Labour market deregulation might have generated less stable and more complex employment life courses. Exposure to highly volatile early career trajectories has long-lasting consequences over the course of a working life, especially in contexts where the insurance-based welfare states make lifetime earnings dependent on a favourable entry into the labour market (Chauvel and Schröder 2014). It is therefore especially important to consider how these processes affect younger workers in countries like Italy, where deregulation ‘at the margins’ of the labour market has been characterized by a notable age divide. This article has contrasted two approaches—individualization of risk versus the persistent inequality hypothesis—by looking at heterogeneity in early-career complexity by gender and socio-economic status. It considered workers who entered the labour market before and after the deregulation phase.

By adopting a ‘differential’ life course sociology perspective, the analyses looked at one country case over time to highlight linkages between institutional configurations and employment outcomes. Instead of relying on cross-sectional indicators of working statuses, we compared 7-year-long early career trajectories of six cohorts of young workers who experienced their first employment episode between 1974 and 2001. We used an innovative longitudinal dataset built by merging survey data with administrative data about working histories and applied sequence analysis techniques to calculate longitudinal employment life course variability as operationalized by a complexity index that captures stability and mobility between different spells in employment and out of the labour market, accounting for their length and recurrence. Even though our analyses could not test causal relations, they allowed us to display the pace at which exposure to the labour market deregulation process was associated with longitudinal early-career differentiation.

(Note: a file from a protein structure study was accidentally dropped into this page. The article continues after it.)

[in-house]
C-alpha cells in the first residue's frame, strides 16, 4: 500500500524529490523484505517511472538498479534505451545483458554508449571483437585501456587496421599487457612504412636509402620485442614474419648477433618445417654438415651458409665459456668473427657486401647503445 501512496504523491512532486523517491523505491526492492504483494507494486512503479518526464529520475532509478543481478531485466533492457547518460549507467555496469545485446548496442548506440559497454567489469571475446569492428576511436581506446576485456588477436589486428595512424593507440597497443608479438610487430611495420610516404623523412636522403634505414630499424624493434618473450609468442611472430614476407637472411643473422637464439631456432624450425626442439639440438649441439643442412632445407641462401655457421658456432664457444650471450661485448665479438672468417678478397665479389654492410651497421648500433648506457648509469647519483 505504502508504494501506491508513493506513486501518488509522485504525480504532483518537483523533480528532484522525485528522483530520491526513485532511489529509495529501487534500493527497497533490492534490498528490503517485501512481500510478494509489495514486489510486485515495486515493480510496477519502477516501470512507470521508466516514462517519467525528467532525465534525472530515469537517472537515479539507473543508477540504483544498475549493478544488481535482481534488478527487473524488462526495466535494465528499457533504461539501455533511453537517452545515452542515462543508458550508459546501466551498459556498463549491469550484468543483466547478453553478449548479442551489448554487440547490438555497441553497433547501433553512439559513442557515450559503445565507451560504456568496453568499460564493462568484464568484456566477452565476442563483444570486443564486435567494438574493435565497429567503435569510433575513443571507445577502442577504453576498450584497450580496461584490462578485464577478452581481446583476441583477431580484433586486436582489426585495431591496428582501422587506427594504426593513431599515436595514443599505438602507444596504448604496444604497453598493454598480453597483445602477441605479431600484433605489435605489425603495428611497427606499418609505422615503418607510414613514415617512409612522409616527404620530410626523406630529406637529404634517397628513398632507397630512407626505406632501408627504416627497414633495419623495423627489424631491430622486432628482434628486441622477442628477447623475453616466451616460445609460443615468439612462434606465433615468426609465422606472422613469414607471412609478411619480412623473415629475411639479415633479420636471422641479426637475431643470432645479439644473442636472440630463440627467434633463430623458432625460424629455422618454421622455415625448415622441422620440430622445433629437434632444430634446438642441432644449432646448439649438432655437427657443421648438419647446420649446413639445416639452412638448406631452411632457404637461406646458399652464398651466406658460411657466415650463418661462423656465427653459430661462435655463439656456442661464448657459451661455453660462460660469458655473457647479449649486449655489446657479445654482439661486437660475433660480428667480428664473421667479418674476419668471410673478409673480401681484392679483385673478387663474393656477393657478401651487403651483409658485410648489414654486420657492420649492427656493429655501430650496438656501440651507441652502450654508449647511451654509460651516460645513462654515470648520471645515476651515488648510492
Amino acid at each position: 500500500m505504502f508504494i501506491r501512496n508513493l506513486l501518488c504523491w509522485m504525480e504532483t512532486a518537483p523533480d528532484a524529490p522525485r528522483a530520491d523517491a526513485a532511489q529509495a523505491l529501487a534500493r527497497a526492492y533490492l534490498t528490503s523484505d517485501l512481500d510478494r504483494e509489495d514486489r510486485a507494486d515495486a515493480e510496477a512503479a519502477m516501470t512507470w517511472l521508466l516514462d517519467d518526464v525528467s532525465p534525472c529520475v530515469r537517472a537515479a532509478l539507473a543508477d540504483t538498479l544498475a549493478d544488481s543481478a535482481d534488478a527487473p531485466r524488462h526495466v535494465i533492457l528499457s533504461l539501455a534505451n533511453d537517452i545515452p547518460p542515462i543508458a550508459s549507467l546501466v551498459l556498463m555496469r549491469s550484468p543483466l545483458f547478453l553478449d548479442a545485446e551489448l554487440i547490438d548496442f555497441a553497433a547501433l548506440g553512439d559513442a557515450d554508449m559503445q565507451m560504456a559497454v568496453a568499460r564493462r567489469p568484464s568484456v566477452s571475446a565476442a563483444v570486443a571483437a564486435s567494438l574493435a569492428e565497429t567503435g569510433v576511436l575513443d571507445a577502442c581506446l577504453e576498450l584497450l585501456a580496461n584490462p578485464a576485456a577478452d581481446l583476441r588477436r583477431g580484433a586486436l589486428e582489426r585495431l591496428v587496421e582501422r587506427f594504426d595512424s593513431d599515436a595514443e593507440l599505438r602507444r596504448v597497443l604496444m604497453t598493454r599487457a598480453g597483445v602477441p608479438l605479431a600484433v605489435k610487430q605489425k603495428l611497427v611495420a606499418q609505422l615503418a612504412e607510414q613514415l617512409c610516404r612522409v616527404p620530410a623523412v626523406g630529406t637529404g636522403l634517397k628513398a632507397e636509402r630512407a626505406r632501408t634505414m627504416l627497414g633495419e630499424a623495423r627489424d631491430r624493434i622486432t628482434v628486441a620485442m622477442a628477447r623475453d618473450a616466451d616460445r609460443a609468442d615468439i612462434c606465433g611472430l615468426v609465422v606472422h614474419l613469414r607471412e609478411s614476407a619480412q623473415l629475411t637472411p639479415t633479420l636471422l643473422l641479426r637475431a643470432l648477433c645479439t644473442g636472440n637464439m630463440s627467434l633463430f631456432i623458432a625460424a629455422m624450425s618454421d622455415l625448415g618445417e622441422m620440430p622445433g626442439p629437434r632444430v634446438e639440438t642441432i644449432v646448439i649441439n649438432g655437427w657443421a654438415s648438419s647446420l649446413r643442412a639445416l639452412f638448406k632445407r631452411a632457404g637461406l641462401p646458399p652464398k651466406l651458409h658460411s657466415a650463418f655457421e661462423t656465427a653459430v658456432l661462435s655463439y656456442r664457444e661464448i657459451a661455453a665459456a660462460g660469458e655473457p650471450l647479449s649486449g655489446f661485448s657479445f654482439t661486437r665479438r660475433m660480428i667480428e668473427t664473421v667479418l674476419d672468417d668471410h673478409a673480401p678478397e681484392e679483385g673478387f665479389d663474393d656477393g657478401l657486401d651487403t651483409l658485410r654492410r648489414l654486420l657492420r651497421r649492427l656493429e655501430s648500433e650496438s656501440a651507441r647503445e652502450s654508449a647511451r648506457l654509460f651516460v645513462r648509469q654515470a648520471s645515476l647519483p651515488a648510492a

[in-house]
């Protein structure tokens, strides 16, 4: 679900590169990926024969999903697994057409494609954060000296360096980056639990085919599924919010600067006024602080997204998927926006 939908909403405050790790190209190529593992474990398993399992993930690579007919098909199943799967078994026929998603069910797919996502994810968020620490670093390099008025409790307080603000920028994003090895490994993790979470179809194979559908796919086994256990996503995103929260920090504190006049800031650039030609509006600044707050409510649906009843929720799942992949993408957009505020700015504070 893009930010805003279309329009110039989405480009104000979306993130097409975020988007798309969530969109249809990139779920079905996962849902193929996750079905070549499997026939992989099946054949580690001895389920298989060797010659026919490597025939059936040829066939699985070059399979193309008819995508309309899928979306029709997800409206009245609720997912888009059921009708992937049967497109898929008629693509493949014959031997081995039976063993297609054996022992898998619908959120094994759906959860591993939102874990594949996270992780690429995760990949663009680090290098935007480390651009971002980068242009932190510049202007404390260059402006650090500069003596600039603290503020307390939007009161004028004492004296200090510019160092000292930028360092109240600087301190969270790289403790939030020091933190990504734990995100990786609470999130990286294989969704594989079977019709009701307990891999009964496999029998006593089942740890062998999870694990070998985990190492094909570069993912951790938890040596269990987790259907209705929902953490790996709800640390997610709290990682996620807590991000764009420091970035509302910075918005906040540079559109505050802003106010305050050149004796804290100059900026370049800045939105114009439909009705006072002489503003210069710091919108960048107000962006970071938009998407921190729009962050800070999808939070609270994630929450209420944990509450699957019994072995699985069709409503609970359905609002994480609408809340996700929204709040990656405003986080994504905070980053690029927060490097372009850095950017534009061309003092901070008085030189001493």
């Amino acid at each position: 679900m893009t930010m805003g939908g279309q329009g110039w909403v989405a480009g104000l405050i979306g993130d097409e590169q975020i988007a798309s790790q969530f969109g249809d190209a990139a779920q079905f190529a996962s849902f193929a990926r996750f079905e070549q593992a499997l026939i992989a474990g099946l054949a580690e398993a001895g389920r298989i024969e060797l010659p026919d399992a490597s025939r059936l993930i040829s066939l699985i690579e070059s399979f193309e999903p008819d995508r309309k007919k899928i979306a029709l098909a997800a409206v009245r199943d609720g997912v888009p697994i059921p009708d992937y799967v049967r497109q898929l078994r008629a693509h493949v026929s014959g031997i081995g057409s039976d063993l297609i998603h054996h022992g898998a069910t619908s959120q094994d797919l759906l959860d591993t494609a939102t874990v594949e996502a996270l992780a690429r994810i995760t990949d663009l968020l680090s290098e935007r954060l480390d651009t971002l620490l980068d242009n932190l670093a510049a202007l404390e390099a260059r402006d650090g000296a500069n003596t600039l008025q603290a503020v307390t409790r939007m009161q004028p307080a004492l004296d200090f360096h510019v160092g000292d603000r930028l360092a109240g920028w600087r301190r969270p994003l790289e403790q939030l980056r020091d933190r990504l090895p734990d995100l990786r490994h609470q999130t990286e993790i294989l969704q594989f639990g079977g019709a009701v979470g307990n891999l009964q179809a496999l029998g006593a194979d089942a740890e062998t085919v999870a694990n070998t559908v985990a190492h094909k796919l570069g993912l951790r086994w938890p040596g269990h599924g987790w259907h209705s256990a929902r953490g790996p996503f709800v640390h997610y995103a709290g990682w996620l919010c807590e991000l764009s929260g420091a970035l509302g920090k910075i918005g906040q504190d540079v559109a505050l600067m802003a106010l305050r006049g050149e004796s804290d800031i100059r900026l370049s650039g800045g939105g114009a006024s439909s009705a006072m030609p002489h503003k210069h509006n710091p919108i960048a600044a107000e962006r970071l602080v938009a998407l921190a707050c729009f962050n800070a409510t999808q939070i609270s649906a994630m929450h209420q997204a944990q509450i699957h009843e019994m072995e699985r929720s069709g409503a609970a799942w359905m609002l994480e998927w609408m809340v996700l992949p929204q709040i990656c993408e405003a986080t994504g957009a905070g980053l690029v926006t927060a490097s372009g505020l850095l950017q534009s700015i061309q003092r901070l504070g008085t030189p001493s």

Our results support hypothesis 1 in the sense that early-career complexity increased across cohorts as the deregulation process advanced. However, there are differences across gender and socio-economic status. Specifically, in line with the persistent inequality hypothesis, we found gender differences in the pace of the increase in complexity but also in its levels (hypothesis 3a): women’s early-career differentiation grew faster and to a greater extent than men’s. However, this dynamic was driven by low- and medium-educated individuals (hypothesis 3b) amongst whom the youngest cohorts of women displayed the highest values of early-career complexity (hypothesis 3c). We additionally show that the effect of parental background on the differentiation of young people’s labour market trajectories was almost fully explained by the educational opportunities associated with such backgrounds.